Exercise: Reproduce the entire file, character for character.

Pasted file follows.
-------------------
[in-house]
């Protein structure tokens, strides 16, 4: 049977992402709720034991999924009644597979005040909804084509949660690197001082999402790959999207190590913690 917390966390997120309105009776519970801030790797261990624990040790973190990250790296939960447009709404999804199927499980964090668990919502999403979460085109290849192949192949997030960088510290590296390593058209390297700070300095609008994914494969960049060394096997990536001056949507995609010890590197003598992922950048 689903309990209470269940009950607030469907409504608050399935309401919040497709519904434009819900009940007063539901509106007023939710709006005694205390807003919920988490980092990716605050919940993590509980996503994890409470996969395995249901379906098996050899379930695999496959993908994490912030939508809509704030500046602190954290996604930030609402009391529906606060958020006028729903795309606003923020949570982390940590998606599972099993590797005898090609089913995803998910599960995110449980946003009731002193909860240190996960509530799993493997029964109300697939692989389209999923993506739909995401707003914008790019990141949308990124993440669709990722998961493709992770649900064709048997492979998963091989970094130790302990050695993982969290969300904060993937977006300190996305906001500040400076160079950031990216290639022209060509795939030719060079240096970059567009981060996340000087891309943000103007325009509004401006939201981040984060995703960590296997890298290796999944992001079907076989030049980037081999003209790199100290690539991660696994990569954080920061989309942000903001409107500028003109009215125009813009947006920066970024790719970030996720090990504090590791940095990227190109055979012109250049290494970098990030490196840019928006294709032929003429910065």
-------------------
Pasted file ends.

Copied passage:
[in-house]
């Protein structure tokens, strides 16, 4: 049977992402709720034991999924009644597979005040909804084509949660690197001082999402790959999207190590913690 917390966390997120309105009776519970801030790797261990624990040790973190990250790296939960447009709404999804199927499980964090668990919502999403979460085109290849192949192949997030960088510290590296390593058209390297700070300095609008994914494969960049060394096997990536001056949507995609010890590197003598992922950048 689903309990209470269940009950607030469907409504608050399935309401919040497709519904434009819900009940007063539901509106007023939710709006005694205390807003919920988490980092990716605050919940993590509980996503994890409470996969395995249901379906098996050899379930695999496959993908994490912030939508809509704030500046602190954290996604930030609402009391529906606060958020006028729903795309606003923020949570982390940590998606599972099993590797005898090609089913995803998910599960995110449980946003009731002193909860240190996960509530799993493997029964109300697939692989389209999923993506739909995401707003914008790019990141949308990124993440669709990722998961493709992770649900064709048997492979998963091989970094130790302990050695993982969290969300904060993937977006300190996305906001500040400076160079950031990216290639022209060509795939030719060079240096970059567009981060996340000087891309943000103007325009509004401006939201981040984060995703960590296997890298290796999944992001079907076989030049980037081999003209790199100290690539991660696994990569954080920061989309942000903001409107500028003109009215125009813009947006920066970024790719970030996720090990504090590791940095990227190109055979012109250049290494970098990030490196840019928006294709032929003429910065």